In their wanderings the boys had discovered a stream that emptied into the lake. Frank promised himself the pleasure of following it up some day, and finding what the country looked like in that direction.

"I've got a notion," he told Will, "that this stream runs through the property of that old hermit, Aaron Dennison; at least that's what one man told me. Perhaps he'll take it badly when he learns that a parcel of boys have squatted down for a month's stay so close to his place."

"I hope we do run across the queer old man some of these fine days," ventured Will; "and that I'm carrying my camera along with me, because I'd like to snap off the picture of a real hermit. I've got some odd people in my collection, but nothing so queer as that. I surely would like to get him."

On arriving at the cabin they found the other pair had been exceedingly industrious during their absence. The sleeping quarters were beginning to look shipshape, and promised more or less comfort when completed.

"Now if you fellows would only turn in and give us a helping hand," suggested Jerry, "we could get through in a couple of hours."

"Just what I was going to propose on my own account," Frank told him. "Many hands make light work, you know. So tell us what you want done, and we'll get busy."

All of them being handy with tools, they made a good job of the bunks. Indeed, considering what poor material they had to work with, the result did them great credit.

"Now who's going to be the first to pick his bunk?" laughed Will, when it was decided there could be nothing more done to make the sleeping quarters comfortable.

"No, you don't!" exclaimed Frank, when unconsciously all faces were turned toward him. "Every fellow is going to have a square show. Here, I'll hold four splinters of wood in my hand, all of different lengths. Each one draw, and the longest has first choice."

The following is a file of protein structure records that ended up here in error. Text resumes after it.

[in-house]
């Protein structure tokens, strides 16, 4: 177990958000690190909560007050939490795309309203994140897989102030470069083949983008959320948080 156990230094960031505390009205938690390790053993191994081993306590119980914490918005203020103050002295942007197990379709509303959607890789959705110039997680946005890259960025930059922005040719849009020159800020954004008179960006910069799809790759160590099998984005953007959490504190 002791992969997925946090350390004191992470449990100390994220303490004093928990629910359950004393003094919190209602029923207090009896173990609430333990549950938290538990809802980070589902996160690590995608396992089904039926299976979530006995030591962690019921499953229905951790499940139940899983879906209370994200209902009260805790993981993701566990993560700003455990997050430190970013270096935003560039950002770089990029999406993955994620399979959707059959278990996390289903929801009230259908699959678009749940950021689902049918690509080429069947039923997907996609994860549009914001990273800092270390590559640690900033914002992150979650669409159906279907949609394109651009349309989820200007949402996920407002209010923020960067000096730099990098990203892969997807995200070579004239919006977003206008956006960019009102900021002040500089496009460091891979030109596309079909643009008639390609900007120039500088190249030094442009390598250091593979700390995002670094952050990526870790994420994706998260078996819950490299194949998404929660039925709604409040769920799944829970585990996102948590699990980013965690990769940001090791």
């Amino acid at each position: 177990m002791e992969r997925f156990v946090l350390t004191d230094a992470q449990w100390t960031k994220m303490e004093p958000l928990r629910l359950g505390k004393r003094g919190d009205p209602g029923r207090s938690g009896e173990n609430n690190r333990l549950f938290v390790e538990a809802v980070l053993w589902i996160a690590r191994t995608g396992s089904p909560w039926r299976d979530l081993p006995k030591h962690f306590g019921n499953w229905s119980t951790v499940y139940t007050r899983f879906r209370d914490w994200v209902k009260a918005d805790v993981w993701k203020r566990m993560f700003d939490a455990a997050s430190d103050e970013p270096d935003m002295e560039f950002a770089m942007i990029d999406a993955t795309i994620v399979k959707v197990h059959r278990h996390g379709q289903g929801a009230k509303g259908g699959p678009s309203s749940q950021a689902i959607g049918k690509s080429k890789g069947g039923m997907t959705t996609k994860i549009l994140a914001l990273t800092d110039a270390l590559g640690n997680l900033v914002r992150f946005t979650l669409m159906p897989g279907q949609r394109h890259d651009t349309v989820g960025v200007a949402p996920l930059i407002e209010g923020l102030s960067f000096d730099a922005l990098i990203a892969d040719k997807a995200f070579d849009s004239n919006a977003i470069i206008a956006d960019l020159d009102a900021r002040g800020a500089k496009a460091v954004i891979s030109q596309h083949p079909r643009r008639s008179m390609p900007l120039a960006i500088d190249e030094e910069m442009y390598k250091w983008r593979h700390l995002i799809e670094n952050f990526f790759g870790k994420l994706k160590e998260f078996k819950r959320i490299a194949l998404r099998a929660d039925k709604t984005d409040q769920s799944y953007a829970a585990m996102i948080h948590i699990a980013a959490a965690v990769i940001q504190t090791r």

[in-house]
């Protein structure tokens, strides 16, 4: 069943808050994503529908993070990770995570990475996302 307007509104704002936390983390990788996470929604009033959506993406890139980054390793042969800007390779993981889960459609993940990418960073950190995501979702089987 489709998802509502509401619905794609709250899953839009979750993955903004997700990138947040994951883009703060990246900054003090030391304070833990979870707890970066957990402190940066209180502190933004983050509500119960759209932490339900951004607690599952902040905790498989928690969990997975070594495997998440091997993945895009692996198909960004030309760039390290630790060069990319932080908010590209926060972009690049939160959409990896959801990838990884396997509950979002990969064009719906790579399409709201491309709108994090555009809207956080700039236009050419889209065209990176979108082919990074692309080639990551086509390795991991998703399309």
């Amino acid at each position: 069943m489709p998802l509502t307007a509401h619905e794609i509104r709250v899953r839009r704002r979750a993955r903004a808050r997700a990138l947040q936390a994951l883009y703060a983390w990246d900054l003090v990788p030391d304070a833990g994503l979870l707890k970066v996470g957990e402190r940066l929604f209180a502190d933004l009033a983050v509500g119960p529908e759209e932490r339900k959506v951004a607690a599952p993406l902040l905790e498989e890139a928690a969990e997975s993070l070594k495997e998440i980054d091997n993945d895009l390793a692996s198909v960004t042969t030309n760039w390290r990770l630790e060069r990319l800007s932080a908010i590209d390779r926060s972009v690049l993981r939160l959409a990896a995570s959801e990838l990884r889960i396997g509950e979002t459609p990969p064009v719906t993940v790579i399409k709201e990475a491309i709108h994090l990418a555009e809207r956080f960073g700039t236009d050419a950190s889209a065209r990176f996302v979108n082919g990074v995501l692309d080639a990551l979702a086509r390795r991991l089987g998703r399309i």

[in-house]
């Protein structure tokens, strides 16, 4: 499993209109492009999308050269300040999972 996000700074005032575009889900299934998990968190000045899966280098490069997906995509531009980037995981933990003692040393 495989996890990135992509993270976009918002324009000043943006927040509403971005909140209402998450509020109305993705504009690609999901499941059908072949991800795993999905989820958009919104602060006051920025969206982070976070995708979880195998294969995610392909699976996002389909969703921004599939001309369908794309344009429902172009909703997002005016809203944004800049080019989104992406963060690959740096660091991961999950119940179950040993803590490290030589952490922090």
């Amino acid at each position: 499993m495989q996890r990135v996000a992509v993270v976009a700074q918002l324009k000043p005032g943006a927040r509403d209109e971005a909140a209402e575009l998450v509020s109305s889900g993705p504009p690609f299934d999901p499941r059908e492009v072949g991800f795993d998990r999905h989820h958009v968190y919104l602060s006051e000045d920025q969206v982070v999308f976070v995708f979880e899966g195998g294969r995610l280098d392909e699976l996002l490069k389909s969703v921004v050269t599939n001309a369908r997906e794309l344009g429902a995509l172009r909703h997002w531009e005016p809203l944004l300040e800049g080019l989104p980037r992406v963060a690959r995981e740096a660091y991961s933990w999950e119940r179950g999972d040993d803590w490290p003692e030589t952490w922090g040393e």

"That's a fair bargain," agreed Bluff, "though for my part one bunk is pretty much like another."

It turned out that Will was given first choice, and he took a lower berth, for they had been arranged in sections of two, on account of limited room. Frank, having second pick, took the one above, and the others then divided the remaining two between them.

After they had arranged their warm blankets, the place began to take on quite a cheery appearance.

"We'll get at that cranky table next, and steady it," said Frank; "then we need another bench, because as it is we have to use blocks of wood for seats. In fact, I can already see a dozen things to be done, with more to follow."

Jerry in passing across the cabin tripped, and uttered a grunt as though he had stubbed his toe.

"That makes three times that loose plank has caught me," he muttered, "and the old motto says 'three times and out.' So I'll just yank that plank up and settle it down afresh. A few of those big spikes you brought along ought to do the trick, Frank."

Accordingly the determined boy set about carrying this little plan into execution. Prying up one end of the plank, he managed to get a grip of it, and then raised it completely. It came up much more easily than Jerry had anticipated.

"Why, hello!" the others heard him say, "here's an old rat's nest made years ago, I should think; and look what's lying beside it, will you?"